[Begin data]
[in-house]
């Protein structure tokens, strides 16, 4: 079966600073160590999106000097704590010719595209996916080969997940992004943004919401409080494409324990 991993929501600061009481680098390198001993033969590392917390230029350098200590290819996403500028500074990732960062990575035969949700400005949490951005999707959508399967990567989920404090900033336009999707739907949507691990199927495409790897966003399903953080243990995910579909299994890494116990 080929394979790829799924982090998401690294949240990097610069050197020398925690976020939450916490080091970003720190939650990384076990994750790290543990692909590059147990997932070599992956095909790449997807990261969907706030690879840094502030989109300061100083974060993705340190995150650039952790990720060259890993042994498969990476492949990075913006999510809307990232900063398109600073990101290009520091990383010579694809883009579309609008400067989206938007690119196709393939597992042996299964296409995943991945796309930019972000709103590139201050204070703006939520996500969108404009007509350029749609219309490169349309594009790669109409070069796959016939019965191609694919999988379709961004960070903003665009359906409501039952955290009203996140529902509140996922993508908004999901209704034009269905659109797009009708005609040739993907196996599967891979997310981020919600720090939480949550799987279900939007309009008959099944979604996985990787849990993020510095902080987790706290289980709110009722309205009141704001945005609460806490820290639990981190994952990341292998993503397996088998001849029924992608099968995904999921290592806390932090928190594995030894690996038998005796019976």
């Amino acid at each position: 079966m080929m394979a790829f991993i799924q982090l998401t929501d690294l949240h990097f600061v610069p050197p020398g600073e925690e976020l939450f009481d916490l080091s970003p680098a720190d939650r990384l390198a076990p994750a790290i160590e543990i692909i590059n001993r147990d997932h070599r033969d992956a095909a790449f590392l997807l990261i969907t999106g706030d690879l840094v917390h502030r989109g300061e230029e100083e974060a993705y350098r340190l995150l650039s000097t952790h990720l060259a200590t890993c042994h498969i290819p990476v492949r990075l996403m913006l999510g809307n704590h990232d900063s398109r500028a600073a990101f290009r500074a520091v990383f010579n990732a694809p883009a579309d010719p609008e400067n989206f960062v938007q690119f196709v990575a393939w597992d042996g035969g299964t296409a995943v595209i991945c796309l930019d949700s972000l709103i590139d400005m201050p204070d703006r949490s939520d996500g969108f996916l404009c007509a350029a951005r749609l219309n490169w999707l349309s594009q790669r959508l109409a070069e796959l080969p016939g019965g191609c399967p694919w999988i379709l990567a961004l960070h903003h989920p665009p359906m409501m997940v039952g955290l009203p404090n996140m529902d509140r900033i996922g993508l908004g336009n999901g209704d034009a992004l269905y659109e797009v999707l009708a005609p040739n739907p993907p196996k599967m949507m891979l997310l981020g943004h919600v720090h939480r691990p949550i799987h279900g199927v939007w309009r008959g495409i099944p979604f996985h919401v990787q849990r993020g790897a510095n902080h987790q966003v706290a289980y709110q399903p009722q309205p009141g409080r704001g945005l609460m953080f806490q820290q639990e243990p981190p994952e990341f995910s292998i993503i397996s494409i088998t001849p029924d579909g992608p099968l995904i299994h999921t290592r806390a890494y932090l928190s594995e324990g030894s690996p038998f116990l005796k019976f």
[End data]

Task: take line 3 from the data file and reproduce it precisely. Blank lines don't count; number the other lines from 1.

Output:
């Amino acid at each position: 079966m080929m394979a790829f991993i799924q982090l998401t929501d690294l949240h990097f600061v610069p050197p020398g600073e925690e976020l939450f009481d916490l080091s970003p680098a720190d939650r990384l390198a076990p994750a790290i160590e543990i692909i590059n001993r147990d997932h070599r033969d992956a095909a790449f590392l997807l990261i969907t999106g706030d690879l840094v917390h502030r989109g300061e230029e100083e974060a993705y350098r340190l995150l650039s000097t952790h990720l060259a200590t890993c042994h498969i290819p990476v492949r990075l996403m913006l999510g809307n704590h990232d900063s398109r500028a600073a990101f290009r500074a520091v990383f010579n990732a694809p883009a579309d010719p609008e400067n989206f960062v938007q690119f196709v990575a393939w597992d042996g035969g299964t296409a995943v595209i991945c796309l930019d949700s972000l709103i590139d400005m201050p204070d703006r949490s939520d996500g969108f996916l404009c007509a350029a951005r749609l219309n490169w999707l349309s594009q790669r959508l109409a070069e796959l080969p016939g019965g191609c399967p694919w999988i379709l990567a961004l960070h903003h989920p665009p359906m409501m997940v039952g955290l009203p404090n996140m529902d509140r900033i996922g993508l908004g336009n999901g209704d034009a992004l269905y659109e797009v999707l009708a005609p040739n739907p993907p196996k599967m949507m891979l997310l981020g943004h919600v720090h939480r691990p949550i799987h279900g199927v939007w309009r008959g495409i099944p979604f996985h919401v990787q849990r993020g790897a510095n902080h987790q966003v706290a289980y709110q399903p009722q309205p009141g409080r704001g945005l609460m953080f806490q820290q639990e243990p981190p994952e990341f995910s292998i993503i397996s494409i088998t001849p029924d579909g992608p099968l995904i299994h999921t290592r806390a890494y932090l928190s594995e324990g030894s690996p038998f116990l005796k019976f």